The Financial Accounting Standards Board has issued a discussion paper to solicit input on how to improve, simplify, and converge the financial reporting requirements for hedging activities, as it foresees the possibility of increasing divergence from international standards.

In May 2010, the FASB proposed its revisions to improve and simplify standards for financial reporting of financial instruments, including hedge accounting guidance, in its proposed Accounting Standards Update, Accounting for Financial Instruments and Revisions to the Accounting for Derivative Instruments and Hedging Activities—Financial Instruments (Topic 825) and Derivatives and Hedging (Topic 815).

In December 2010, as part of its project to improve the accounting for financial instruments, the International Accounting Standards Board issued an exposure draft on hedge accounting, seeking to align hedge accounting more closely with risk management while addressing inconsistencies and weaknesses in the existing hedge accounting model (see IASB Proposes to Trim Hedge Accounting).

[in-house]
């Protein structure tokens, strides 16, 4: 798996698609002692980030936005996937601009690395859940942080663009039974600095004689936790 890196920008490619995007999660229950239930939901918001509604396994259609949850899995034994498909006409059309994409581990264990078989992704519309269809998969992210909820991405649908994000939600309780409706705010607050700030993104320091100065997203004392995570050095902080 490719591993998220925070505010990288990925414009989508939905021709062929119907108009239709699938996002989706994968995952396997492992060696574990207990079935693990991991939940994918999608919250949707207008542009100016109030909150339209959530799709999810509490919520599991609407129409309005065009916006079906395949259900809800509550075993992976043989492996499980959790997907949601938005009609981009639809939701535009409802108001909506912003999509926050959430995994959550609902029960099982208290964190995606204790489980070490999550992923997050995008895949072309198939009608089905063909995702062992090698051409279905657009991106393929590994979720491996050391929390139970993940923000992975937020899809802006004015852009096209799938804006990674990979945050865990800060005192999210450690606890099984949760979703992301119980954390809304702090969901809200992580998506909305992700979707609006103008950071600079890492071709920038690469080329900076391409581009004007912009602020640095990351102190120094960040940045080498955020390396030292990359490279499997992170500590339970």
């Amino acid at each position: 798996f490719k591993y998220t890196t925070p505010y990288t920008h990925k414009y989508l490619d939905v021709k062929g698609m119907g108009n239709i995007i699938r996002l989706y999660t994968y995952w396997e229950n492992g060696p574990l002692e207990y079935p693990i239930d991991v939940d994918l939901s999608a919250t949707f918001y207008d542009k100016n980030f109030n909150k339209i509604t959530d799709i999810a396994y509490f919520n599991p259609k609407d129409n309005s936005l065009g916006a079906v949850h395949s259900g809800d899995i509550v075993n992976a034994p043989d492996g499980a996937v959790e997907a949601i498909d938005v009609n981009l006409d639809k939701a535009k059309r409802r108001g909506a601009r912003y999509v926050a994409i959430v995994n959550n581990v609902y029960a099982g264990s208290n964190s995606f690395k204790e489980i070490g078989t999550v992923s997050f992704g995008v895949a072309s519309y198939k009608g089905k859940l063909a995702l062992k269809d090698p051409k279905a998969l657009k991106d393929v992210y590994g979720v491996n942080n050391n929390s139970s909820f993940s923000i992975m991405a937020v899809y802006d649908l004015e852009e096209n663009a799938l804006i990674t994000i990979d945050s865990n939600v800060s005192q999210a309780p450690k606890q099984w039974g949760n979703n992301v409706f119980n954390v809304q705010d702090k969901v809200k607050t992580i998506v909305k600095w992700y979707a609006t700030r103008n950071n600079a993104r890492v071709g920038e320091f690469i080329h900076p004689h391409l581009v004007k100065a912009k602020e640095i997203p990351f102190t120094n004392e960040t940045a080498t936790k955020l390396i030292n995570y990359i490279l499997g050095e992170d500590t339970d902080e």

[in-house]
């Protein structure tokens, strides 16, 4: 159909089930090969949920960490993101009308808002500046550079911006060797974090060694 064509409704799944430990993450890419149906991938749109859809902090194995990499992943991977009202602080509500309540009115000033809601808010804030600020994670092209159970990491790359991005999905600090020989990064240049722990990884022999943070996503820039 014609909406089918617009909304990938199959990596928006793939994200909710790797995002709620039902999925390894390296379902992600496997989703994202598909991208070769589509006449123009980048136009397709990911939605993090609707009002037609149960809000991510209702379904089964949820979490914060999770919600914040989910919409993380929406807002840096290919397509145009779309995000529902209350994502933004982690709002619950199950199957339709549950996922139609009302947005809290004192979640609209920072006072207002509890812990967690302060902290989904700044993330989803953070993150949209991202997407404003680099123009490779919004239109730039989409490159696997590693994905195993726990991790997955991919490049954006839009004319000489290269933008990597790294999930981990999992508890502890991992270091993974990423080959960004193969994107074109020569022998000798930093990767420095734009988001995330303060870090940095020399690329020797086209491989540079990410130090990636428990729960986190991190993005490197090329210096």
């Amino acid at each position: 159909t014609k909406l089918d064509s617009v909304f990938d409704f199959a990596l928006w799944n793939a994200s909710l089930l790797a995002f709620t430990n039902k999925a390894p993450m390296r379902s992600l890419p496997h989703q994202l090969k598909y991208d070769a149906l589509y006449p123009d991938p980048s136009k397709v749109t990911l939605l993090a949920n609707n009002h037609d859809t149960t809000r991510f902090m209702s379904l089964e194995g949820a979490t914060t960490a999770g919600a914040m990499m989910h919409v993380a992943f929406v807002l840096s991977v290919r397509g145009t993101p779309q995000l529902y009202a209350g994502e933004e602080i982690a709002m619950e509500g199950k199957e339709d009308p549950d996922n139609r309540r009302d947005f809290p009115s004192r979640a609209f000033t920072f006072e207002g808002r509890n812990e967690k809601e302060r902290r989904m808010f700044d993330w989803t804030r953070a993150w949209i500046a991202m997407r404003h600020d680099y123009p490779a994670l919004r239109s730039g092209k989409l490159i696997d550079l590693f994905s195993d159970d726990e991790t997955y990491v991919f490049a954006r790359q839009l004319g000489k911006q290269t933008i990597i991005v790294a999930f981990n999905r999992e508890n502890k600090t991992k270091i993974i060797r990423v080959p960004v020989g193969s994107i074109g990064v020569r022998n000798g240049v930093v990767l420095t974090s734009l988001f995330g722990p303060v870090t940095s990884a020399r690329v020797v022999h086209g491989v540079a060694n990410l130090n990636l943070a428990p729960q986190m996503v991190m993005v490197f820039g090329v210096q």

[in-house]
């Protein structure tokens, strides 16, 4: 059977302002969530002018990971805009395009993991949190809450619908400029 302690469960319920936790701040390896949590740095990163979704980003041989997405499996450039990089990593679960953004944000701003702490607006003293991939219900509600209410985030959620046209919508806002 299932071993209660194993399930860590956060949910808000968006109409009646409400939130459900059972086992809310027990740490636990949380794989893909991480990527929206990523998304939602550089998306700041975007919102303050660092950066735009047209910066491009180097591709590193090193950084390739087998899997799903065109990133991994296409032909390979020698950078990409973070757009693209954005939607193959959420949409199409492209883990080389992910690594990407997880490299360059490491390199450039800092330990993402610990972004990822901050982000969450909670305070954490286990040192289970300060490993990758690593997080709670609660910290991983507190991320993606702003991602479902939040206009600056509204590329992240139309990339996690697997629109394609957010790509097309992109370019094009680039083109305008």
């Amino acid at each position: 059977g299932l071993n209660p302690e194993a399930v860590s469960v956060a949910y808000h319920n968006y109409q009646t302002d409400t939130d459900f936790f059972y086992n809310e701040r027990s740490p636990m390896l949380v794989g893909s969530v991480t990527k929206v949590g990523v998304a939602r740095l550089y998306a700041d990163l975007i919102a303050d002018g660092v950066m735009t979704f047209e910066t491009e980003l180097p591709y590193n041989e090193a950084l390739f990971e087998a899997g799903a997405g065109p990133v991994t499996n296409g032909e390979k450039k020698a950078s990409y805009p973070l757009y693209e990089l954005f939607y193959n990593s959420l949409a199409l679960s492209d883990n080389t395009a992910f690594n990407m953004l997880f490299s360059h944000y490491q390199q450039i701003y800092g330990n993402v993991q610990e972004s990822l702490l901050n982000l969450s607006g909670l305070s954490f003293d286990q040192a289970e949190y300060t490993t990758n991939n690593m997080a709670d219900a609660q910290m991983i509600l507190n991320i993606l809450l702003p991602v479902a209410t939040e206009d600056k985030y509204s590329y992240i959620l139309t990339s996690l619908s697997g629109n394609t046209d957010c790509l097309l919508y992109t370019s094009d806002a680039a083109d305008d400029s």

Differences exist between IFRS and U.S. GAAP relating to hedge accounting. The revisions proposed by the IASB in its exposure draft would result in more differences compared with FASB’s current and proposed hedge accounting guidance, FASB noted. The FASB discussion paper asks stakeholders whether the IASB’s proposals are a better starting point for any changes to U.S. GAAP as it relates to derivatives and hedging activities.

“The FASB is issuing this discussion paper to determine whether our constituents think the IASB’s proposed changes would improve the accounting for hedging activities,” said FASB chairman Leslie F. Seidman in a statement. “The information received during the comment period will be helpful to both the FASB and the IASB as we deliberate issues pertaining to hedge accounting.”

In addition to soliciting written comments on FASB’s discussion paper, FASB plans to participate in the IASB’s discussion of comments received on its exposure draft, as well as input received on FASB’s proposed update, in the second quarter of 2011.

The discussion paper is available at www.fasb.org. Written comments on the documents should be submitted by April 25, 2011.

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